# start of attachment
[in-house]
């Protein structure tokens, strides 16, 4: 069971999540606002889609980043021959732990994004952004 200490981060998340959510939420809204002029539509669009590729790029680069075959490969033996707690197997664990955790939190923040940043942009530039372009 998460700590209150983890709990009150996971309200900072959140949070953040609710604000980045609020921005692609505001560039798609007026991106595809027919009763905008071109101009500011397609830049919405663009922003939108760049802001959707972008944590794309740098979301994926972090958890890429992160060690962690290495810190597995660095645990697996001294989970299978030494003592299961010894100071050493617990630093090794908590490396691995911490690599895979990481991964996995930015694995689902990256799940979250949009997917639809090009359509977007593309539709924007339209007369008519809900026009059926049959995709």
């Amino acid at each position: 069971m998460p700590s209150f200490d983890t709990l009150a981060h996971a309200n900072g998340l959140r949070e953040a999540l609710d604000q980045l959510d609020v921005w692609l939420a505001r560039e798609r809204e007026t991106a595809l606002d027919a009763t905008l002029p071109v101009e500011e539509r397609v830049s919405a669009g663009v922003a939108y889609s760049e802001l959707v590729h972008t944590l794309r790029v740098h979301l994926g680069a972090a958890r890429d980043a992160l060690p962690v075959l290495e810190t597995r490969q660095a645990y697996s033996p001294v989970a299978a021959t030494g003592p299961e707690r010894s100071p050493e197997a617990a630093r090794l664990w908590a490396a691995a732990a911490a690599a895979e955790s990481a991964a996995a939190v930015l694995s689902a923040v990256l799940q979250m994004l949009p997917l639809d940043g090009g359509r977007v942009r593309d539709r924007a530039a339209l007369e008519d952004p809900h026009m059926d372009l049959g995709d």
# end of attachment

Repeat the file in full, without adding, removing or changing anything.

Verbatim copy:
[in-house]
């Protein structure tokens, strides 16, 4: 069971999540606002889609980043021959732990994004952004 200490981060998340959510939420809204002029539509669009590729790029680069075959490969033996707690197997664990955790939190923040940043942009530039372009 998460700590209150983890709990009150996971309200900072959140949070953040609710604000980045609020921005692609505001560039798609007026991106595809027919009763905008071109101009500011397609830049919405663009922003939108760049802001959707972008944590794309740098979301994926972090958890890429992160060690962690290495810190597995660095645990697996001294989970299978030494003592299961010894100071050493617990630093090794908590490396691995911490690599895979990481991964996995930015694995689902990256799940979250949009997917639809090009359509977007593309539709924007339209007369008519809900026009059926049959995709």
């Amino acid at each position: 069971m998460p700590s209150f200490d983890t709990l009150a981060h996971a309200n900072g998340l959140r949070e953040a999540l609710d604000q980045l959510d609020v921005w692609l939420a505001r560039e798609r809204e007026t991106a595809l606002d027919a009763t905008l002029p071109v101009e500011e539509r397609v830049s919405a669009g663009v922003a939108y889609s760049e802001l959707v590729h972008t944590l794309r790029v740098h979301l994926g680069a972090a958890r890429d980043a992160l060690p962690v075959l290495e810190t597995r490969q660095a645990y697996s033996p001294v989970a299978a021959t030494g003592p299961e707690r010894s100071p050493e197997a617990a630093r090794l664990w908590a490396a691995a732990a911490a690599a895979e955790s990481a991964a996995a939190v930015l694995s689902a923040v990256l799940q979250m994004l949009p997917l639809d940043g090009g359509r977007v942009r593309d539709r924007a530039a339209l007369e008519d952004p809900h026009m059926d372009l049959g995709d």